Babies born to women who take corticosteroid drugs for asthma or other chronic ills may not have a heightened risk of birth defects known as oral clefts, a study published Monday suggests.
“No drug can be proven 100 percent safe,” lead researcher Dr. Anders Hviid, of the Statens Serum Institute in Copenhagen, told Reuters Health by email. “However, our study supports that moderate to large increases in cleft risk can be excluded.”
“This should reassure pregnant women and women planning a pregnancy,” he said.
Researchers found that among more than 800,000 babies born in Denmark, there was no clear link between mothers’ use of corticosteroids early in pregnancy and the risk of oral clefts.
The findings do not prove there is no risk, experts say, but they should offer women some reassurance about their needed medications.
Oral clefts, including cleft lip and cleft palate, are among the most common type of birth defect, affecting about 6,800 U.S. infants each year. They arise when the tissues that form the roof of the mouth and the upper lip fail to fuse properly, at some point between the fifth and ninth week of pregnancy.
The causes of oral clefts are not entirely clear, but a combination of genetic predisposition and environmental factors seems to be at work.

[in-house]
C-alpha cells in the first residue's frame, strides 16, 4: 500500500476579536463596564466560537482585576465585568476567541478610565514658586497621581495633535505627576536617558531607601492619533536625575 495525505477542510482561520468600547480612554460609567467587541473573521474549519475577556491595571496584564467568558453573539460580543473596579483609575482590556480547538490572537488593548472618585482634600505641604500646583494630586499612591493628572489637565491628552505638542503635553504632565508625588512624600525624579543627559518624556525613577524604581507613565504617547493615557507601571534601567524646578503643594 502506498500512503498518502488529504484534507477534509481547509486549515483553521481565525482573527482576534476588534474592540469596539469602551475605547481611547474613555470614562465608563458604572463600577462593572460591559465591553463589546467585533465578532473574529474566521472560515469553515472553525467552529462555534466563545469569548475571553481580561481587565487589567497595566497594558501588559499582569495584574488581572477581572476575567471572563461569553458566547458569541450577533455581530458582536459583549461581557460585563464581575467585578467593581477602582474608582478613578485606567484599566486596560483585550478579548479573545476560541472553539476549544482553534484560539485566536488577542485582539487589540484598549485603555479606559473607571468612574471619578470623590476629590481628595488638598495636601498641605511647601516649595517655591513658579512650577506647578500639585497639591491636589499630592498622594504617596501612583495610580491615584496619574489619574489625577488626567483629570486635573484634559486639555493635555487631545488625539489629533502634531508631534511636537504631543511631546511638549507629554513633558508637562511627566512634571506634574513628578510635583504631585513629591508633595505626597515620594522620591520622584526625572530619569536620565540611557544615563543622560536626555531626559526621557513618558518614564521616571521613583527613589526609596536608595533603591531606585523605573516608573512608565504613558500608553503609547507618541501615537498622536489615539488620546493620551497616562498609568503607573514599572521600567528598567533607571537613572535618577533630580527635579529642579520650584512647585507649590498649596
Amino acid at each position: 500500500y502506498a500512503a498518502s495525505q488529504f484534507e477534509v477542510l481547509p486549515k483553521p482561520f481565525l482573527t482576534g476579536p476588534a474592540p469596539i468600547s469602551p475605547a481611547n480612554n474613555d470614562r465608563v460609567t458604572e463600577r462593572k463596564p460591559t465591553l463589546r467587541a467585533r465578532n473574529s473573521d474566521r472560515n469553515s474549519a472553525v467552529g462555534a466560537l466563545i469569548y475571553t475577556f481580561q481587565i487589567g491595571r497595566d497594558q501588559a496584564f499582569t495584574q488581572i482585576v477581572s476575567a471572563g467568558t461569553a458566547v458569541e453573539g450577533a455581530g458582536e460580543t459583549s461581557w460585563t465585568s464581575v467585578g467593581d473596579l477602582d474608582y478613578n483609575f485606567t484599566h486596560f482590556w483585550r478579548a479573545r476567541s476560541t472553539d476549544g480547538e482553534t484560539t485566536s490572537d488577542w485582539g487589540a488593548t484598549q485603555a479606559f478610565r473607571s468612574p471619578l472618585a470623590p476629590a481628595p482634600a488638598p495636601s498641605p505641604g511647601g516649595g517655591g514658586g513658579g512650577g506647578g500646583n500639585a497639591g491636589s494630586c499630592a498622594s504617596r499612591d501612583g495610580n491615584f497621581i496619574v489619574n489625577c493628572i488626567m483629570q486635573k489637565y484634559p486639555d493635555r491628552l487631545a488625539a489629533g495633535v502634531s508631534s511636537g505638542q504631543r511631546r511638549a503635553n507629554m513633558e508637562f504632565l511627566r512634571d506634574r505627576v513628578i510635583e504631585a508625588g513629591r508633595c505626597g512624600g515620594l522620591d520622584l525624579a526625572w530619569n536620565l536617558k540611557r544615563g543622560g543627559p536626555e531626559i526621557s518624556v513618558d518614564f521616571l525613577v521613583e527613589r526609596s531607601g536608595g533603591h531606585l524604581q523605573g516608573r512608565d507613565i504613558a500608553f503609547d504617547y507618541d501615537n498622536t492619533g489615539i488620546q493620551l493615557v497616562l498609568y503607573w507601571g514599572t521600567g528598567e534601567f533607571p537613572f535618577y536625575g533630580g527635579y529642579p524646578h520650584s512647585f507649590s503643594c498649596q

Some research has implicated corticosteroid medications, which are widely used for asthma, eczema, other allergies and autoimmune diseases like rheumatoid arthritis and multiple sclerosis. Animal studies have suggested that the drugs can cause oral clefts, but whether that’s true of humans has remained unclear.
The findings, which appear in the Canadian Medical Association Journal (CMAJ), are based on data from all births in Denmark between 1996 and 2008.
Among 832,636 births, there were 1,232 cases of cleft lip or cleft palate. Overall, 6 percent of mothers used corticosteroids during the first trimester - either topical, inhaled, oral or nasal-spray forms.
The researchers found no evidence that corticosteroid use, in general, was linked to an increased risk of oral clefts.
When they looked at the different forms of the medications, there was an association between topical corticosteroids - used for skin conditions like eczema - and oral clefts.
But, the researchers say, that appeared to not be a true link, but an “artifact” of the way their statistical analysis was done. Hviid also pointed out that topical corticosteroids are among the least potent forms, so “the finding did not make any sense from a biological standpoint.”
Dr. David Beuther, a pulmonologist at National Jewish Health in Denver, agreed that the findings are reassuring.
“It goes along with what we’ve thought about the safety of steroids,” said Beuther, who was not involved in the study.